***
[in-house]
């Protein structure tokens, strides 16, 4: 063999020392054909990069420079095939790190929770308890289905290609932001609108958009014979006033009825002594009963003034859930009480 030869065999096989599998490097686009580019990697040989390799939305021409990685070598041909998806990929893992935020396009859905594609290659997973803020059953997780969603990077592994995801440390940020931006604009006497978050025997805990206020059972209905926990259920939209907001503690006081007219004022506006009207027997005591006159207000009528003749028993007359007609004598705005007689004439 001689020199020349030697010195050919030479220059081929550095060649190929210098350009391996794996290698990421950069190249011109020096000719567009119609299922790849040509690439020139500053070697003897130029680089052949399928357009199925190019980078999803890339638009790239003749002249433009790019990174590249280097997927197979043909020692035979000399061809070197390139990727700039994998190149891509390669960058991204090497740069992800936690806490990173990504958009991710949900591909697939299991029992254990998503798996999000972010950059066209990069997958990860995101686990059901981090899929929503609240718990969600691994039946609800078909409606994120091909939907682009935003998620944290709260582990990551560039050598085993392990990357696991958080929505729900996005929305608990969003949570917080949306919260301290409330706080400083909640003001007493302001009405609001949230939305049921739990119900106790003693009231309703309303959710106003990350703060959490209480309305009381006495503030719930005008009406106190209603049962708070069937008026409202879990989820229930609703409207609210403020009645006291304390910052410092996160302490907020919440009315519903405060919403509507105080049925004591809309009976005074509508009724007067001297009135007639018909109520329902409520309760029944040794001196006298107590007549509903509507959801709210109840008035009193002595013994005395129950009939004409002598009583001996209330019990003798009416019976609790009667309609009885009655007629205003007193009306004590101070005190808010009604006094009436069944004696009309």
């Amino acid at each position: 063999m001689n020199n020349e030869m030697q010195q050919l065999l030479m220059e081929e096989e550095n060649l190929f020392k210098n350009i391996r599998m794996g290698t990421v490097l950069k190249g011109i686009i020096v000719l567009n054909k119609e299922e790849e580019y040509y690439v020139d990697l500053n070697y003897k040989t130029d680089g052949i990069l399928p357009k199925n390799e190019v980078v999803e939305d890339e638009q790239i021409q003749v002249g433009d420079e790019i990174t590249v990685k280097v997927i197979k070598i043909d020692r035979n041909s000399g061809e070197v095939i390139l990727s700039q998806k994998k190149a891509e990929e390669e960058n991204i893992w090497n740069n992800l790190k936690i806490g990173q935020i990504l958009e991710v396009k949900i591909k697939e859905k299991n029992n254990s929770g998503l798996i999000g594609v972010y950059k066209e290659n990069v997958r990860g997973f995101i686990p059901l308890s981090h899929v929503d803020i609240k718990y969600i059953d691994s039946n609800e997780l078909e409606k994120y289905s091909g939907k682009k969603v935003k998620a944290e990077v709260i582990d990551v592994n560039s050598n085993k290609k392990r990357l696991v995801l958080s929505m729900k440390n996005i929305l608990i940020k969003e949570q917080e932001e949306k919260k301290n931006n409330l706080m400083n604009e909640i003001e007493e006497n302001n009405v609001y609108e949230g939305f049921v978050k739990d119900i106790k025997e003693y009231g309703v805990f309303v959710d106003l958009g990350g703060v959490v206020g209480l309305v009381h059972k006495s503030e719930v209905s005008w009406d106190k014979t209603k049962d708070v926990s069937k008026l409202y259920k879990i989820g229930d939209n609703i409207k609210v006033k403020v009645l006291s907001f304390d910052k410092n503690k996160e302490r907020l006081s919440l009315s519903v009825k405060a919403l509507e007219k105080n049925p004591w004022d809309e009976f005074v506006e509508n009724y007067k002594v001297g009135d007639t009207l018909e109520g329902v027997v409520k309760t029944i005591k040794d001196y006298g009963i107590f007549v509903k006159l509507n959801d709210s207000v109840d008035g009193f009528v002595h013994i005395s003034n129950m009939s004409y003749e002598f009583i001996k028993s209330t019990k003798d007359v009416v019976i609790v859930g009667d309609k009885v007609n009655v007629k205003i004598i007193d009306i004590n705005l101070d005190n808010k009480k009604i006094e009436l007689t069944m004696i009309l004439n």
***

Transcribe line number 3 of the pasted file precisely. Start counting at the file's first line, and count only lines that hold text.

């Amino acid at each position: 063999m001689n020199n020349e030869m030697q010195q050919l065999l030479m220059e081929e096989e550095n060649l190929f020392k210098n350009i391996r599998m794996g290698t990421v490097l950069k190249g011109i686009i020096v000719l567009n054909k119609e299922e790849e580019y040509y690439v020139d990697l500053n070697y003897k040989t130029d680089g052949i990069l399928p357009k199925n390799e190019v980078v999803e939305d890339e638009q790239i021409q003749v002249g433009d420079e790019i990174t590249v990685k280097v997927i197979k070598i043909d020692r035979n041909s000399g061809e070197v095939i390139l990727s700039q998806k994998k190149a891509e990929e390669e960058n991204i893992w090497n740069n992800l790190k936690i806490g990173q935020i990504l958009e991710v396009k949900i591909k697939e859905k299991n029992n254990s929770g998503l798996i999000g594609v972010y950059k066209e290659n990069v997958r990860g997973f995101i686990p059901l308890s981090h899929v929503d803020i609240k718990y969600i059953d691994s039946n609800e997780l078909e409606k994120y289905s091909g939907k682009k969603v935003k998620a944290e990077v709260i582990d990551v592994n560039s050598n085993k290609k392990r990357l696991v995801l958080s929505m729900k440390n996005i929305l608990i940020k969003e949570q917080e932001e949306k919260k301290n931006n409330l706080m400083n604009e909640i003001e007493e006497n302001n009405v609001y609108e949230g939305f049921v978050k739990d119900i106790k025997e003693y009231g309703v805990f309303v959710d106003l958009g990350g703060v959490v206020g209480l309305v009381h059972k006495s503030e719930v209905s005008w009406d106190k014979t209603k049962d708070v926990s069937k008026l409202y259920k879990i989820g229930d939209n609703i409207k609210v006033k403020v009645l006291s907001f304390d910052k410092n503690k996160e302490r907020l006081s919440l009315s519903v009825k405060a919403l509507e007219k105080n049925p004591w004022d809309e009976f005074v506006e509508n009724y007067k002594v001297g009135d007639t009207l018909e109520g329902v027997v409520k309760t029944i005591k040794d001196y006298g009963i107590f007549v509903k006159l509507n959801d709210s207000v109840d008035g009193f009528v002595h013994i005395s003034n129950m009939s004409y003749e002598f009583i001996k028993s209330t019990k003798d007359v009416v019976i609790v859930g009667d309609k009885v007609n009655v007629k205003i004598i007193d009306i004590n705005l101070d005190n808010k009480k009604i006094e009436l007689t069944m004696i009309l004439n």